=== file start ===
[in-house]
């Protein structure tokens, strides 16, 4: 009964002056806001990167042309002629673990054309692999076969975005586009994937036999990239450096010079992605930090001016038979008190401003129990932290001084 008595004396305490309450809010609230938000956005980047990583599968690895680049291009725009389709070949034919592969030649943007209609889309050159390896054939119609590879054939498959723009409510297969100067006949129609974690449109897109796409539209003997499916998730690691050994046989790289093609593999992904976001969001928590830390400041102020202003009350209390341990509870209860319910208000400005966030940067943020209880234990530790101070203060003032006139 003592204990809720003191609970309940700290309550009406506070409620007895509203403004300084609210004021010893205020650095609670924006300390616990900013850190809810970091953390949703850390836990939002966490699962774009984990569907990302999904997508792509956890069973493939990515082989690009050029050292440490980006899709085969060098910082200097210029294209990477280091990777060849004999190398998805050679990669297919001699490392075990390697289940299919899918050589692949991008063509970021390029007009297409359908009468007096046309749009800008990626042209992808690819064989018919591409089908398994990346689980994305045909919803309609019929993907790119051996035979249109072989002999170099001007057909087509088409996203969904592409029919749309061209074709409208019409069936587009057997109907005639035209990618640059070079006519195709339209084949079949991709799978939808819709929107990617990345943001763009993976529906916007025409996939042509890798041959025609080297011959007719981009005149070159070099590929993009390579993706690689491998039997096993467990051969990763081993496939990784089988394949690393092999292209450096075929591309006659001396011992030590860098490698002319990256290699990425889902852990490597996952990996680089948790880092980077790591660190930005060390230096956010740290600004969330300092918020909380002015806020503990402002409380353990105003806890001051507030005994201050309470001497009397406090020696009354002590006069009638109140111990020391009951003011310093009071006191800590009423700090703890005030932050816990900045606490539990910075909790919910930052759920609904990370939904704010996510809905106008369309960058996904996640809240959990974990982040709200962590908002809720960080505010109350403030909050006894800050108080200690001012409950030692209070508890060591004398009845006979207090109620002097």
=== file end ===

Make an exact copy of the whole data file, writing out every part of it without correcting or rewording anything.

[in-house]
């Protein structure tokens, strides 16, 4: 009964002056806001990167042309002629673990054309692999076969975005586009994937036999990239450096010079992605930090001016038979008190401003129990932290001084 008595004396305490309450809010609230938000956005980047990583599968690895680049291009725009389709070949034919592969030649943007209609889309050159390896054939119609590879054939498959723009409510297969100067006949129609974690449109897109796409539209003997499916998730690691050994046989790289093609593999992904976001969001928590830390400041102020202003009350209390341990509870209860319910208000400005966030940067943020209880234990530790101070203060003032006139 003592204990809720003191609970309940700290309550009406506070409620007895509203403004300084609210004021010893205020650095609670924006300390616990900013850190809810970091953390949703850390836990939002966490699962774009984990569907990302999904997508792509956890069973493939990515082989690009050029050292440490980006899709085969060098910082200097210029294209990477280091990777060849004999190398998805050679990669297919001699490392075990390697289940299919899918050589692949991008063509970021390029007009297409359908009468007096046309749009800008990626042209992808690819064989018919591409089908398994990346689980994305045909919803309609019929993907790119051996035979249109072989002999170099001007057909087509088409996203969904592409029919749309061209074709409208019409069936587009057997109907005639035209990618640059070079006519195709339209084949079949991709799978939808819709929107990617990345943001763009993976529906916007025409996939042509890798041959025609080297011959007719981009005149070159070099590929993009390579993706690689491998039997096993467990051969990763081993496939990784089988394949690393092999292209450096075929591309006659001396011992030590860098490698002319990256290699990425889902852990490597996952990996680089948790880092980077790591660190930005060390230096956010740290600004969330300092918020909380002015806020503990402002409380353990105003806890001051507030005994201050309470001497009397406090020696009354002590006069009638109140111990020391009951003011310093009071006191800590009423700090703890005030932050816990900045606490539990910075909790919910930052759920609904990370939904704010996510809905106008369309960058996904996640809240959990974990982040709200962590908002809720960080505010109350403030909050006894800050108080200690001012409950030692209070508890060591004398009845006979207090109620002097």